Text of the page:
In 1989, Akinola, completing five years as Provincial Missionary, gave a progress report to the Synod of Bishops, after which a senior bishop told him, “Peter, you are not properly dressed.” “I raced back to the hotel for my cassock, and someone called me, ‘The Primate wants to see you immediately!’ I wondered what I had done wrong. The Primate handed me a paper and said, ‘Give me your reply quickly.’ I cried, and yelled, and screamed. That was the last thing I had ever thought of in my life, to be named a bishop. There were rumors of other senior bishops who were interested in the post, those who had trained in Britain and elsewhere. Canons and archdeacons and graduates of old theological colleges were around, and I was not part of any of those groups.”
In November 1989 Peter became bishop of Nigeria’s twenty-sixth diocese. (There were one hundred twelve dioceses in 2007). Bit by bit the church added additional institutions, medical dispensaries, schools, rural development projects, and a large primary school. Bishopscourt includes an office block and meeting rooms, clergy housing, and a five-bedroom bungalow for the Archbishop (who has six children), plus a ninety-room guesthouse to provide relatively cheap accommodation to Christian visitors to the nation’s capital, with proceeds being used for mission work. A small bookshop featured flyspecked copies of the deceased media evangelist Kathryn Kuhlman’s I Believe in Miracles and a sampling of the self help spirituality and success books increasingly popular in Nigeria.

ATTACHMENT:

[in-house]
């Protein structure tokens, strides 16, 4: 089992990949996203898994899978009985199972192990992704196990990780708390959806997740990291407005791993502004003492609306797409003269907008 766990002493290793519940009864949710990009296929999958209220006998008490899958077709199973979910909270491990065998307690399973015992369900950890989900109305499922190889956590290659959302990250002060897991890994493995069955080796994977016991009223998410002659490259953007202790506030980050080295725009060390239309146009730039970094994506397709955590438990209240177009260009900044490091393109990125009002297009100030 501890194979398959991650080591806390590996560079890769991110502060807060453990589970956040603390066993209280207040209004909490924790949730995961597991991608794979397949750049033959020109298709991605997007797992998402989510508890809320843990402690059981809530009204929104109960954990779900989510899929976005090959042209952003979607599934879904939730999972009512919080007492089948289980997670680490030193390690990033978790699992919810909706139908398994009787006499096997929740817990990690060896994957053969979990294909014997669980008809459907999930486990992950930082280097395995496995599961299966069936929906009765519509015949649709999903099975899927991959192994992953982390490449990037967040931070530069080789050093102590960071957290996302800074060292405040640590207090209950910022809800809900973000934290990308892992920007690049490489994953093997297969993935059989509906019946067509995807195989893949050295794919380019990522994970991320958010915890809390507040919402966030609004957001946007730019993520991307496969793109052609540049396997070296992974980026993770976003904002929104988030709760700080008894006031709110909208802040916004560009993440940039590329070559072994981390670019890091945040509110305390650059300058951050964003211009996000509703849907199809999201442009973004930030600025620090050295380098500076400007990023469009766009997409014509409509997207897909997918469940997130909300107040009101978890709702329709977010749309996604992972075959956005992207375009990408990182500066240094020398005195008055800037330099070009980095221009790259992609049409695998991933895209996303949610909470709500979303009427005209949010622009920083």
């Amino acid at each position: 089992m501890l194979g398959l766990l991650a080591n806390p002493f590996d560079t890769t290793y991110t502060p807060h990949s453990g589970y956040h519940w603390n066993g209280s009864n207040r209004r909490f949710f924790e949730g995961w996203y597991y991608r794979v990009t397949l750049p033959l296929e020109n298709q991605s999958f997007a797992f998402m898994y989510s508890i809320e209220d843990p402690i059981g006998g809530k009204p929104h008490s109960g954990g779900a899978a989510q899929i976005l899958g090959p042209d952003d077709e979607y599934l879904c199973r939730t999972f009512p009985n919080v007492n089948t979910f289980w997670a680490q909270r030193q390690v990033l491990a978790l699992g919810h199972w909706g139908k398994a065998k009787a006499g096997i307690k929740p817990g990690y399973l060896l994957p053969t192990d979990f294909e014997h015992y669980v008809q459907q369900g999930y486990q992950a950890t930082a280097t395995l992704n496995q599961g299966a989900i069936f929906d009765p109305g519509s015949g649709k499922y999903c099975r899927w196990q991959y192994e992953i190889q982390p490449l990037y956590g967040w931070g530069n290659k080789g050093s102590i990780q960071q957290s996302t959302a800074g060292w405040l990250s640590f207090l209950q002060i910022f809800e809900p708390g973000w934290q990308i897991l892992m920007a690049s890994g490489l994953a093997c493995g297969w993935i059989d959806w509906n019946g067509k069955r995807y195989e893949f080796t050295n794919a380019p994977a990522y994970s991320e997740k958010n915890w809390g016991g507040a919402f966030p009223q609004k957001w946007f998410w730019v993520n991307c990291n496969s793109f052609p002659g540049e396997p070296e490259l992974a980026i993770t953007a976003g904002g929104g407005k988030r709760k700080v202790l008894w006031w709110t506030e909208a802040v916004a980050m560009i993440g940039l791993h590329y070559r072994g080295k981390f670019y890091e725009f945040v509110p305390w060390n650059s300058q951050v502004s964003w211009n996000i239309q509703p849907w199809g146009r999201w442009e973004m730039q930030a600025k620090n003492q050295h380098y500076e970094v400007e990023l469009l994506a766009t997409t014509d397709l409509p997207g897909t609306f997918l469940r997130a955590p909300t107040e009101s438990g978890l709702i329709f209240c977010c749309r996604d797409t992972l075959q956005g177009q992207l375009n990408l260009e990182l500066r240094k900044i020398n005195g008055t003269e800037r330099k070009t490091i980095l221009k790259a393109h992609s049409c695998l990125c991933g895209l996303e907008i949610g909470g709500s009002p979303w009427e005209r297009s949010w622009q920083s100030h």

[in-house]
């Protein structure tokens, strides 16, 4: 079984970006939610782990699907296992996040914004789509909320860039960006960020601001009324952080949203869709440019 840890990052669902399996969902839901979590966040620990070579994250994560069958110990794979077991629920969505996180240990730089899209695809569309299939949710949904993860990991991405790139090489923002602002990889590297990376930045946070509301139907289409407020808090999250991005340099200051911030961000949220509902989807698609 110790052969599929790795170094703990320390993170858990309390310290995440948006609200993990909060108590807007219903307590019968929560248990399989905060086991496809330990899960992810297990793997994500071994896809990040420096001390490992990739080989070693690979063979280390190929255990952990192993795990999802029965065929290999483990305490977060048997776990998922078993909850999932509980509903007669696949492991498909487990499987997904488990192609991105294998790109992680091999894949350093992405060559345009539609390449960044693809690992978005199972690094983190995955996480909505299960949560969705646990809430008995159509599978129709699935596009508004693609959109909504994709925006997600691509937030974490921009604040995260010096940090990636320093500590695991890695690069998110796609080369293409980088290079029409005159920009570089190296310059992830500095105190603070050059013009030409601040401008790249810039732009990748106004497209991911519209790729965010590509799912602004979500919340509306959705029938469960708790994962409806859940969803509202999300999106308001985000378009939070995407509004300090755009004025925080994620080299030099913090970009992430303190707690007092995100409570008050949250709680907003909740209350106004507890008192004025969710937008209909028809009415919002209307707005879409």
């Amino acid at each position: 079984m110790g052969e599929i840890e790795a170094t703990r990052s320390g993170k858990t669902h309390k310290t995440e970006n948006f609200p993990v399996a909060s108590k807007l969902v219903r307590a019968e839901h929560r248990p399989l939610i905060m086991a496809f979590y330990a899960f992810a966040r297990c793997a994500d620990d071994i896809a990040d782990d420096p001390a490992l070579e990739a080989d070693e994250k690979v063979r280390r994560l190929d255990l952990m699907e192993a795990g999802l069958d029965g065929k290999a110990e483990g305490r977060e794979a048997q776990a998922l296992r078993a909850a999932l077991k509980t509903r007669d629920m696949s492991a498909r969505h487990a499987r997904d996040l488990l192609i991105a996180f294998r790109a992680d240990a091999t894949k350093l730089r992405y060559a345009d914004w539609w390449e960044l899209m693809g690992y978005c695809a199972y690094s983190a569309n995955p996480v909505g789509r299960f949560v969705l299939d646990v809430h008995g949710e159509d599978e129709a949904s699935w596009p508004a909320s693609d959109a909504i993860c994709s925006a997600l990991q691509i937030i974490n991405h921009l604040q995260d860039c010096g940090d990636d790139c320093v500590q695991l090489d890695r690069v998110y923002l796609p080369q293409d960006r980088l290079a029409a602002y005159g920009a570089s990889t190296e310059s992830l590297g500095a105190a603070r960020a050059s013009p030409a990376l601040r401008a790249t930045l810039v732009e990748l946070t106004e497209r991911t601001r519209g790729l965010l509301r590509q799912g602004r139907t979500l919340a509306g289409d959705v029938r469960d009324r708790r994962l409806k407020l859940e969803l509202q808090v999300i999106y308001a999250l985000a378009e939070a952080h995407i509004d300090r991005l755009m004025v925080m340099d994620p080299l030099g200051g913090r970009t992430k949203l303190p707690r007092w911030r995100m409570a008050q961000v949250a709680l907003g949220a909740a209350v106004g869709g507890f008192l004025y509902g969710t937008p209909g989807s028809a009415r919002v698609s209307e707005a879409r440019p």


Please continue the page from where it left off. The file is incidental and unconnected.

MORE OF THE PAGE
Nigeria’s population, divided into over two hundred and fifty ethnic groups, was estimated at 135 million persons in 2007. The country faces daunting problems. World Bank estimates place per capita GNP at $260, average life expectancy at fifty-two years. The adult literacy rate is 57% and the probability of dying before the fifth birthday (both sexes) is 14%. Christian and Muslim populations are roughly comparable, with a 10% edge usually given to Muslims. Possibly seventeen to twenty million of the fifty-some million Christians are Anglicans. The growth of the church in Nigeria eclipses that of the United States, Canada, and Great Britain combined.
The Singapore Ordinations and Archbishop Akinola’s Disruptive Future
What about the Singapore ordinations? (On January 29, 2000, two American clerics were irregularly ordained as bishops in Singapore by two prelates from Rwanda and Singapore, and two retired American bishops. Their goal was to set up a conservative “Anglican Mission in America," but neither the American Church nor the Archbishop of Canterbury had endorsed their election.) The Nigerian bishops are all for them, Archbishop Peter Akinola told me on March 31, 2000. Although he had participated in the Lambeth discussions on human sexuality, he stated, “Scriptures constantly tell us a faithful union in heterosexual marriage” is the only norm for personal human unions. What happened in Singapore was expected.”